Geosi Reads: I was delighted to have read one of your science-fiction books, ‘The Adventures of Kobby Badu-Smith which I tremendously loved. In your own view, has the purpose for which this book was intended for been achieved? What feedbacks have you been getting from readers?
Geosi Reads: You seem to have so many books up your sleeves. How many books have you written and where can readers get copies to buy.
Dr. Mary A. Ashun: All the books are available at the Silverbird Lifestyles Store at the Accra Mall and also on Amazon.com and Amazon.co.uk
Novels: Available at Silverbird Lifestyles Store and Amazon.com and Amazon.co.uk under the pseudonym Asabea Ashun
1. Mistress of the Game: Politics of Oil, Life with AIDS, Infertility and Mother-in-laws…which is the worst?
2. Serwa Akoto’s Diary: A peak into the life of a 20-something, self-obsessed Ghanaian girl who embarks on a daring experiment to snag the man of her dreams.
Novellas: Not yet available (2012) but excerpts are online; under the pseudonym Abena Apea
1. The Funeral: Ridiculous family shenanigans at a Ghanaian Funeral
2. The House: What do you do when squatters have moved into your beautiful, hilltop house in the Akropong Hills and you are three thousand miles away in Canada?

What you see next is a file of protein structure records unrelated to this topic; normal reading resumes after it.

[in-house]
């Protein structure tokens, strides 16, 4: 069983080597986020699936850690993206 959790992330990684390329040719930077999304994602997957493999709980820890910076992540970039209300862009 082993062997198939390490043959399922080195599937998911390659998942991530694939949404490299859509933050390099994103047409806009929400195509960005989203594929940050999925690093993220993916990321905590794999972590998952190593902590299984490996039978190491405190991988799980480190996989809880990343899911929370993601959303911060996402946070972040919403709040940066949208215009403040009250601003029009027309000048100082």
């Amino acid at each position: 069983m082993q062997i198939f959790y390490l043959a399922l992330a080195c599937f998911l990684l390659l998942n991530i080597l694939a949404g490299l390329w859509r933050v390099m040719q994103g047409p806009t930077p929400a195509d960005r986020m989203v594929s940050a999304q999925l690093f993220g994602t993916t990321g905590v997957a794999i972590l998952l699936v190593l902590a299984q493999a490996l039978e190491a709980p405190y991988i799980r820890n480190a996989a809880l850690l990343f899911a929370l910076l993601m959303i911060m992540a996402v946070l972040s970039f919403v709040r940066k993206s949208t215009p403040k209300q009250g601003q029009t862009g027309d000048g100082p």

3. The Brother: A man thinks he has seen his long lost brother at the Ahenfie Hotel. Is it really him? After forty years?
4. The Medicine Man: Selling herbal medicine on a bus is a tedious job; Sometimes a death can make all the difference!
Plays: Will be available in 2012
The Story of an Hour – African Adaptation of Kate Chopin’s classic.
Pre-teens: Available at SilverBird Lifestyles Store and on Amazon.com, Amazon.co.uk
Science Adventure Chapter Books
Children 0 – 6years: Available at SilverBird Lifestyles Store and on Amazon under the pseudonym Abena Apea
Fairy Tales: Western Fairytales re-set in Africa – Not yet Available. Pseudonym – Abena Apea
The Chief’s New Clothes
Review copies are available and excerpts can be read at the website of Kente Publishing.
Geosi Reads: It is unusual for Ghanaian writers to write Science-Fiction books. Why do you decide to take up this task?
Dr. Mary A. Ashun: My Ph.D was in Biochemistry and for several years, I taught science to children from grades 1 all the way through to university level. In the past five years, I’ve been teaching teachers HOW to teach science so that it is meaningful and so you see…I’ve been immersed in science almost all my life! The need to make it understandable was what drove me to develop the series.
Geosi Reads: You have the last words!
Dr. Mary A. Ashun: Thank you so much for the opportunity to share my love of reading and writing! I think you’re doing an awesome job of giving writers a voice, especially writers of African descent so I applaud you. Readers, thank you for your support!!!!